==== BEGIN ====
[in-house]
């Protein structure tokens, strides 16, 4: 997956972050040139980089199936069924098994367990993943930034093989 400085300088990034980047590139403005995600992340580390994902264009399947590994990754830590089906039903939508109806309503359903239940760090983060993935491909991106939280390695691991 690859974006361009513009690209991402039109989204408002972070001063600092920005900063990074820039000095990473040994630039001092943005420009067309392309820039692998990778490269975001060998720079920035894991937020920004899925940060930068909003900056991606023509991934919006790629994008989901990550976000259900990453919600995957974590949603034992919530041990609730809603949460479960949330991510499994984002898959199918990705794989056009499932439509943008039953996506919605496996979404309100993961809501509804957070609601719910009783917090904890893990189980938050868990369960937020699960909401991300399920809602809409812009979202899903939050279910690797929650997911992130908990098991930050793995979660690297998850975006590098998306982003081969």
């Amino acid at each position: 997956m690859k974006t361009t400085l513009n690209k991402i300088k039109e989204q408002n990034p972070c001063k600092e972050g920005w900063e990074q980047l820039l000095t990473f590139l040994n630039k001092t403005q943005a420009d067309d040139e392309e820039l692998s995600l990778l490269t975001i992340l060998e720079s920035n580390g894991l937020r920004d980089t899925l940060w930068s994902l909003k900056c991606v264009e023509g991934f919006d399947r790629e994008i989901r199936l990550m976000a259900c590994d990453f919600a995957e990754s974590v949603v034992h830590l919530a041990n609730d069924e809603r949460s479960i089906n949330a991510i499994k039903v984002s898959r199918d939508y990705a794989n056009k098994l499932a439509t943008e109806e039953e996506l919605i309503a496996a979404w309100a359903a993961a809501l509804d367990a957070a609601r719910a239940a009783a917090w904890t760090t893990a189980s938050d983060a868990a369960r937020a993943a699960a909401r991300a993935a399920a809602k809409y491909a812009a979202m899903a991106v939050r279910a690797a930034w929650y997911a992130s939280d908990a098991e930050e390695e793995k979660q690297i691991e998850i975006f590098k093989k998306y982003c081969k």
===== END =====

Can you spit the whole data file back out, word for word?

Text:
[in-house]
């Protein structure tokens, strides 16, 4: 997956972050040139980089199936069924098994367990993943930034093989 400085300088990034980047590139403005995600992340580390994902264009399947590994990754830590089906039903939508109806309503359903239940760090983060993935491909991106939280390695691991 690859974006361009513009690209991402039109989204408002972070001063600092920005900063990074820039000095990473040994630039001092943005420009067309392309820039692998990778490269975001060998720079920035894991937020920004899925940060930068909003900056991606023509991934919006790629994008989901990550976000259900990453919600995957974590949603034992919530041990609730809603949460479960949330991510499994984002898959199918990705794989056009499932439509943008039953996506919605496996979404309100993961809501509804957070609601719910009783917090904890893990189980938050868990369960937020699960909401991300399920809602809409812009979202899903939050279910690797929650997911992130908990098991930050793995979660690297998850975006590098998306982003081969």
């Amino acid at each position: 997956m690859k974006t361009t400085l513009n690209k991402i300088k039109e989204q408002n990034p972070c001063k600092e972050g920005w900063e990074q980047l820039l000095t990473f590139l040994n630039k001092t403005q943005a420009d067309d040139e392309e820039l692998s995600l990778l490269t975001i992340l060998e720079s920035n580390g894991l937020r920004d980089t899925l940060w930068s994902l909003k900056c991606v264009e023509g991934f919006d399947r790629e994008i989901r199936l990550m976000a259900c590994d990453f919600a995957e990754s974590v949603v034992h830590l919530a041990n609730d069924e809603r949460s479960i089906n949330a991510i499994k039903v984002s898959r199918d939508y990705a794989n056009k098994l499932a439509t943008e109806e039953e996506l919605i309503a496996a979404w309100a359903a993961a809501l509804d367990a957070a609601r719910a239940a009783a917090w904890t760090t893990a189980s938050d983060a868990a369960r937020a993943a699960a909401r991300a993935a399920a809602k809409y491909a812009a979202m899903a991106v939050r279910a690797a930034w929650y997911a992130s939280d908990a098991e930050e390695e793995k979660q690297i691991e998850i975006f590098k093989k998306y982003c081969k």